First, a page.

Here the sport grew differently from Europe and North America. It retained its peculiarities. “Here there is an element of adventure. Just looking at the trails you can see how they are different from Europe. They are more rough and rugged. This is the essence of coming into the nature.” the photographer and adventurer Damien Schumann explains while we drink our coffee in Muizenberg, one of the small towns around the peninsula. He recently moved here from the city and he is eager to explore the trails in the area. “I committed not to live further than 1 kilometer from a trailhead”. The definition of a trail is the same around the world, but here everything is different. The trails are steeper, harder, rocky, and merciless. There is no time to switch off your mind and just run. You must be always aware of where you put your feet. Locals consider the European trails paved and made for runners. Here trail running is different.

South Africans love the outdoors. Surfing, cycling, or running, it doesn’t matter. A huge adidas Terrex billboard waits for you right outside the airport. In the two weeks I spent in the country I stopped counting how many people ran on the streets, the seaside, the trails, or the highway - yes, you read it right. Sometimes alone, but more often together. Going for a casual stroll on the top of Table Mountain? Why not. Catching the sunrise from Lion’s Head? Yes, sure. Running by the sea from Muizenberg to Simon’s Town? Yes, I’ll join. The Cape Town area is filled with running clubs. From Tuesday Trails and Muizenberg Trail Dawgs to Community Track Club and the random guy you meet at the pub who invites you to an early morning run. “People wanted to connect and running is such a beautiful way to do it. [...] The culture of running together is amazing” the professional trail runner Toni McCann tells me after her win at UT55 and an incredible 2023 season. Running is a social activity before anything else in South Africa. While I was in pain on a bench in Hout Bay after my DNF at UT100, I got invited to two community runs the week after. “Just come by. Maybe you run, maybe not. We’ll have fun!” Is there any other place where this happens?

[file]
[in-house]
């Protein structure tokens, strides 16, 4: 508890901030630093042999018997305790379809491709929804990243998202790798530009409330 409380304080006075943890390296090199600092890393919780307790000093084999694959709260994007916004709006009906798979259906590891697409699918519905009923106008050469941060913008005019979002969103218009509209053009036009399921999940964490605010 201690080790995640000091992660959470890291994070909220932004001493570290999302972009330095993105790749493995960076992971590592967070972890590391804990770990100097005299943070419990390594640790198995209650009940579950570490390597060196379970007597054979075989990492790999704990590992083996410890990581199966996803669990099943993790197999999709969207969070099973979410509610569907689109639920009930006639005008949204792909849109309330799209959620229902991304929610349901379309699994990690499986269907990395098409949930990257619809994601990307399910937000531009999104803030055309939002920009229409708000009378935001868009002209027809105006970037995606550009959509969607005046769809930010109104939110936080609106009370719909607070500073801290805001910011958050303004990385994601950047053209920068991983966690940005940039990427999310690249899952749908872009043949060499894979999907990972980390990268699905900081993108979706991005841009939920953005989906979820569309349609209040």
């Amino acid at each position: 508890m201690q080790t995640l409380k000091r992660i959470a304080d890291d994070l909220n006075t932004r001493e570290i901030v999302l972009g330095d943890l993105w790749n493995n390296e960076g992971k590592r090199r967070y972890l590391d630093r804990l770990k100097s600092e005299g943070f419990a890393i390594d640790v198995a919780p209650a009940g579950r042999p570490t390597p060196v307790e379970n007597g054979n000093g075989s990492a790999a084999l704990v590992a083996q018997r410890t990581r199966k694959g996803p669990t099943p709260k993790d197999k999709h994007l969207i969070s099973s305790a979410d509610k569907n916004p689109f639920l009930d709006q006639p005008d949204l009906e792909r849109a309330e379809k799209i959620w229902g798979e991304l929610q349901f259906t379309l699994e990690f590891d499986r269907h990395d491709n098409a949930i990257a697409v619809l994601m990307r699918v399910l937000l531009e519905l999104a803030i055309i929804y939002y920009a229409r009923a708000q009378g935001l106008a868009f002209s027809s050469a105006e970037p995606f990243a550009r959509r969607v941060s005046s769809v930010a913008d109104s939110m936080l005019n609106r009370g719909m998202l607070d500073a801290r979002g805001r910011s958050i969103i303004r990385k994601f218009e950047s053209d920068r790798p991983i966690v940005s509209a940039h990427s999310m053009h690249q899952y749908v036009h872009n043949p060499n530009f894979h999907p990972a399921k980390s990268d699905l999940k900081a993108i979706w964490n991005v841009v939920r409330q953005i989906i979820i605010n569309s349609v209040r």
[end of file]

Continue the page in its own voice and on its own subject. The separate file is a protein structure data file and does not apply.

What is UTCT then for trail running? It is the moment of the year when all the running communities around the Cape Peninsula come together. The event elevated itself as the biggest trail race in not only the country but the continent. It evolved hand in hand with the local communities over the past 10 years. It started as an expression of the running scene celebrating itself in a big season finale at the beginning of the summer. Ten years later, it is one of the biggest races in the world with the best runners competing against each other - Dauwalter, Wamsley, D’Haene, and the list goes on forever. Stu’s vision is not just about making the event bigger but also allowing local runners to compete with the best worldwide on their trails. Why is this so important? It is simple. How many South African professional trail runners are in the world? Not many. Building a professional career for athletes outside Europe and North America is extremely hard. They are forced to travel abroad to compete in the big races if they want a chance to get a brand deal. Competing locally is not enough to attract sponsors. For this reason, athletes need to invest a lot to pursue their dreams. In a country where the average income is €15,000, it is a journey and hazard that very few can attempt. “My objective is to find a sponsor. I need to win here locally and then go abroad to get more eyes on me.” Kat, a local runner, confesses while picking his bib for the 35k race.